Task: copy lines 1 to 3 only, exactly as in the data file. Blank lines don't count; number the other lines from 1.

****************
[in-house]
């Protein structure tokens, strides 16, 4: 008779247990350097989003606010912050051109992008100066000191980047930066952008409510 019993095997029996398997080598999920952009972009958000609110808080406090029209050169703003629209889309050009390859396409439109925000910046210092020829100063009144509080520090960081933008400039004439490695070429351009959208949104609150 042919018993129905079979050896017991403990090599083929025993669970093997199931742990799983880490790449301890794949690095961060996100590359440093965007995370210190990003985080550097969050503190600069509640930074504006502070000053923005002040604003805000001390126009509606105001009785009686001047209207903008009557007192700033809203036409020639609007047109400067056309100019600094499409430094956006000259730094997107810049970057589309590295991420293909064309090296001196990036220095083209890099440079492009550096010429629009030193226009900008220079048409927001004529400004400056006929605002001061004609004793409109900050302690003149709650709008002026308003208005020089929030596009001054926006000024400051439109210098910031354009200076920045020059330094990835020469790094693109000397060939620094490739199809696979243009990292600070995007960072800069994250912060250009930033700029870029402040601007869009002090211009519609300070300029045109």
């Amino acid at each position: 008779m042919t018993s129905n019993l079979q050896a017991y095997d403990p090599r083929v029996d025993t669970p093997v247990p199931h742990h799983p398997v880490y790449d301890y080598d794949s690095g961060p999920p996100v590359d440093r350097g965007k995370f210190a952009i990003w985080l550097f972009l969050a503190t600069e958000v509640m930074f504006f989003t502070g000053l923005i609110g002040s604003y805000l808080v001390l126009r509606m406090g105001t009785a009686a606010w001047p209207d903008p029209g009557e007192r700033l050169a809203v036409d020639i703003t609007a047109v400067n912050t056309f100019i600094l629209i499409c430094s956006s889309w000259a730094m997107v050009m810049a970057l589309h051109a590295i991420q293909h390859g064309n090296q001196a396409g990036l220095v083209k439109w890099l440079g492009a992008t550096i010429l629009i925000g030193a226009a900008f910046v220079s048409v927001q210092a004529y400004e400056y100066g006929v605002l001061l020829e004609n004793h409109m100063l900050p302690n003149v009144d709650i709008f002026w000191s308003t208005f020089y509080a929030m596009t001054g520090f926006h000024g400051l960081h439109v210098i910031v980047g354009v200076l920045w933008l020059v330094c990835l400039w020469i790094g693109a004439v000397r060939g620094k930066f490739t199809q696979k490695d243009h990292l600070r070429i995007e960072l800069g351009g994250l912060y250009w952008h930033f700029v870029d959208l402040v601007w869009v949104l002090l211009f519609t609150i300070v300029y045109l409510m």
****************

[in-house]
């Protein structure tokens, strides 16, 4: 008779247990350097989003606010912050051109992008100066000191980047930066952008409510 019993095997029996398997080598999920952009972009958000609110808080406090029209050169703003629209889309050009390859396409439109925000910046210092020829100063009144509080520090960081933008400039004439490695070429351009959208949104609150 042919018993129905079979050896017991403990090599083929025993669970093997199931742990799983880490790449301890794949690095961060996100590359440093965007995370210190990003985080550097969050503190600069509640930074504006502070000053923005002040604003805000001390126009509606105001009785009686001047209207903008009557007192700033809203036409020639609007047109400067056309100019600094499409430094956006000259730094997107810049970057589309590295991420293909064309090296001196990036220095083209890099440079492009550096010429629009030193226009900008220079048409927001004529400004400056006929605002001061004609004793409109900050302690003149709650709008002026308003208005020089929030596009001054926006000024400051439109210098910031354009200076920045020059330094990835020469790094693109000397060939620094490739199809696979243009990292600070995007960072800069994250912060250009930033700029870029402040601007869009002090211009519609300070300029045109």
């Amino acid at each position: 008779m042919t018993s129905n019993l079979q050896a017991y095997d403990p090599r083929v029996d025993t669970p093997v247990p199931h742990h799983p398997v880490y790449d301890y080598d794949s690095g961060p999920p996100v590359d440093r350097g965007k995370f210190a952009i990003w985080l550097f972009l969050a503190t600069e958000v509640m930074f504006f989003t502070g000053l923005i609110g002040s604003y805000l808080v001390l126009r509606m406090g105001t009785a009686a606010w001047p209207d903008p029209g009557e007192r700033l050169a809203v036409d020639i703003t609007a047109v400067n912050t056309f100019i600094l629209i499409c430094s956006s889309w000259a730094m997107v050009m810049a970057l589309h051109a590295i991420q293909h390859g064309n090296q001196a396409g990036l220095v083209k439109w890099l440079g492009a992008t550096i010429l629009i925000g030193a226009a900008f910046v220079s048409v927001q210092a004529y400004e400056y100066g006929v605002l001061l020829e004609n004793h409109m100063l900050p302690n003149v009144d709650i709008f002026w000191s308003t208005f020089y509080a929030m596009t001054g520090f926006h000024g400051l960081h439109v210098i910031v980047g354009v200076l920045w933008l020059v330094c990835l400039w020469i790094g693109a004439v000397r060939g620094k930066f490739t199809q696979k490695d243009h990292l600070r070429i995007e960072l800069g351009g994250l912060y250009w952008h930033f700029v870029d959208l402040v601007w869009v949104l002090l211009f519609t609150i300070v300029y045109l409510m």